Smooth skin, good angles, strained smiles, perfect shapes. Every time I see these slick surfaces on Instagram, I feel a sickly twinge; a sinister and disturbing feeling that my own body is not good enough. Can this feeling move me forward? Or will it make me overthink my appearance? These questions repeat themselves often, swirling around my brain as I try to make sense of it all. The same can only be presumed of British artist Daisy Collingridge, whose work takes a long hard look at our insides alas, her artistry propels these questions into ones of beauty, as seen through her instinctual textile pieces which turn us inside-out, examining our insides as if they were to form a visceral second skin.
Splanchnic delves into an anatomical concept closely related to our internal organs. Collingridge's fascination with anatomical structures comes as no surprise, given the artist's own upbringing in a medical family. Medical education provides a systematic perspective on the world and humanity in general, offering a lens that remains unaffected by beauty constructs; Collingridge describes this perspective as ‘pragmatic and logical’. Her journey into anatomy took a significant turn when she visited Body World by Gunther von Hagens, an experience she found simultaneously ‘horrifying, fascinating, and confronting’.
After graduating from Central Saint Martins with a degree in womenswear, Collingridge's interests expanded into sculpture and performance, where she continues to explore the dynamic nature of the human body, in motion, today. 'Movement is a theme that runs through all my work, even the apparently stationary works have the potential to move. Perhaps I associate movement with something living?' reflects Collingridge.
As I enter the exhibition, I am greeted by dancing figures adorning the walls. These human forms, meticulously crafted from hand-dyed jerseys in a palette spanning shades of pink, ochre, and orange, resemble bodily contours, muscles, and flesh. They are captured in the midst of motion rather than posed statically, inviting me to think about how our bodies experience sensations and how they move within us. This alone furthers my own questioning and objective perception of my physicality. The strong connection with her works lies in the tangible sense of materials and colours. ‘In looking at bodies and the relationships we have with our own bodies, it makes sense to use an emotive medium like fabric,’ explains Collingridge. ‘Here is something fragile and impermanent about fabric, yet it is resilient, stretchy and forgiving. I like to use fabric to change the environment. It’s fascinating to watch the transition in people’s faces when they step into a space that is soft on the floors and the walls; I think people relax.’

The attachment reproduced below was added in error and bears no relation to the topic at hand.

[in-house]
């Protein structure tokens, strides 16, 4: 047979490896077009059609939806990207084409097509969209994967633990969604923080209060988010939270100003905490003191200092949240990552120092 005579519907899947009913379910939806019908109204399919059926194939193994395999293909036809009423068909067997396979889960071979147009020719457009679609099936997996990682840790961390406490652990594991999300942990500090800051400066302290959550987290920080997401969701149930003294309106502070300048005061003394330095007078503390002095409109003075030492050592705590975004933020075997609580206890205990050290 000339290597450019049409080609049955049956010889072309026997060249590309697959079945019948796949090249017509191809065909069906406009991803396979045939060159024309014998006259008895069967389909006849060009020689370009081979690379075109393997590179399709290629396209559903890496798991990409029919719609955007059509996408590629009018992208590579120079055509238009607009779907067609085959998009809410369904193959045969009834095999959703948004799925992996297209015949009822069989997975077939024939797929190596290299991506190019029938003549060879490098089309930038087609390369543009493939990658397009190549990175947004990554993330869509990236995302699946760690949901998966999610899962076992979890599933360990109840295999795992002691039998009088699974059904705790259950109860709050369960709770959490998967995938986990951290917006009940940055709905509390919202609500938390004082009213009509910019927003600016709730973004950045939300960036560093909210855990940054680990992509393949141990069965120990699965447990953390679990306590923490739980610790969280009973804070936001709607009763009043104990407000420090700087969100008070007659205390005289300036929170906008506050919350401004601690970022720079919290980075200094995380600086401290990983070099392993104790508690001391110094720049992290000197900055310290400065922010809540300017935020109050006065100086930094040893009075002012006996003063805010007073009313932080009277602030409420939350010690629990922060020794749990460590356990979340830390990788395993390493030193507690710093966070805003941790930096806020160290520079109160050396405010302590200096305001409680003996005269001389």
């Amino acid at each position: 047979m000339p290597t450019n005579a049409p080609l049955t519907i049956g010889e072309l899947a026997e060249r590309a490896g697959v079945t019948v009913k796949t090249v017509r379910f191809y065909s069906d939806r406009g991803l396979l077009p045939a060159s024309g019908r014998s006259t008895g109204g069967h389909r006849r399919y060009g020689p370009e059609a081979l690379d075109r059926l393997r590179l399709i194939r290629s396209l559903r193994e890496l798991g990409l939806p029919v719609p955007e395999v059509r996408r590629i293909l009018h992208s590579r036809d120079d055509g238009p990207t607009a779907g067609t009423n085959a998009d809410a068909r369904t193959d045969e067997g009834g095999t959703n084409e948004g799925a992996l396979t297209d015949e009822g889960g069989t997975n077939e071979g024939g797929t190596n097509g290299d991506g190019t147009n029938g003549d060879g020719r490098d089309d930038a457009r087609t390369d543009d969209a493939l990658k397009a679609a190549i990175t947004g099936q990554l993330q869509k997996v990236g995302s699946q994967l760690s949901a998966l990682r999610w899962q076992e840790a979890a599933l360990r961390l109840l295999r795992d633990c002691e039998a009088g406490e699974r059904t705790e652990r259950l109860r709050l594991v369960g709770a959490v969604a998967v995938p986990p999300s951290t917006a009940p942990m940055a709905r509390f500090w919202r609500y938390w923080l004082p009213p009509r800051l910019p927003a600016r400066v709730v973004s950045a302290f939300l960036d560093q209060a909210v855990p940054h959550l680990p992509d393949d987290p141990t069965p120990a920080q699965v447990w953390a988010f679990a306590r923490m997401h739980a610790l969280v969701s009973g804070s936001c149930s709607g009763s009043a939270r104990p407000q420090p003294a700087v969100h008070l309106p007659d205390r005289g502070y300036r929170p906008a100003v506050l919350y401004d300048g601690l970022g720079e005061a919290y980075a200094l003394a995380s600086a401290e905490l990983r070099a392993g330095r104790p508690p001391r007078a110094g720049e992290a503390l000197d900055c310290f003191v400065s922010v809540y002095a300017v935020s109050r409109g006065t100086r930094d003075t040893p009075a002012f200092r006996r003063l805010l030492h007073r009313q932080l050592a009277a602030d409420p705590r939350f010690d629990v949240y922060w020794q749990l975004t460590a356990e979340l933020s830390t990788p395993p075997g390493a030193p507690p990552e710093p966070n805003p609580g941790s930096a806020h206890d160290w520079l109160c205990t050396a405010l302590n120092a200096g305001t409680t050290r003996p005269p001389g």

However, encountering a pony rocking toy in the second room can evoke intense feelings as it takes you on a journey oscillating between horror and pure joy. In this space, with walls adorned in pink fabrics, there are also photographs capturing performances featuring models dressed in 'flesh suits' - bulky costumes made from various flesh-coloured materials, creating the illusion of muscles and tendons. These sculptures both conceal and simultaneously reveal the essence of the body, as well as our fears and expectations of ourselves. For Collingridge, wearing them serves as a safe space, offering a renewed sense of freedom where she gets to be someone or even something else, describing it as a cocooning experience.
Pina Bausch, a prominent German dancer, choreographer and Collingridge's muse, once said 'I'm not interested in how people move, but what moves them.' Within these words lies the notion that a person's true essence is hidden in their inner life, subjectivity, and desires, all of which can be discerned through their movements. In a similar vein, Collingridge demonstrates the courage to express these invisible worlds as she crafts her flesh suits, stitch by stitch, challenging the static and idealised images of bodies portrayed in the media. 'We are quite obsessed by our skin/surface level. I have attempted to reference what lies beneath the skin. We are biological beings made up of numerous complex systems. We are not just the skin, hair, and clothes that we see. The wearable pieces reference these organic muscular structures and the latest work explores the internal more explicitly,’ she says. ‘I’m just trying to understand and represent a tiny part of what makes up an organic being. I am acutely aware that nothing I make can ever come close to the insane complexity and beauty of the human form.’
With Collingridge's precise and accurate surgically-crafted techniques, the artist expertly imbues her creations with a sense of warmth, capturing the dynamic and changing nature of the human form, bringing me back to the core of my own being, flesh, bones and all.
6 October — 11 November 2023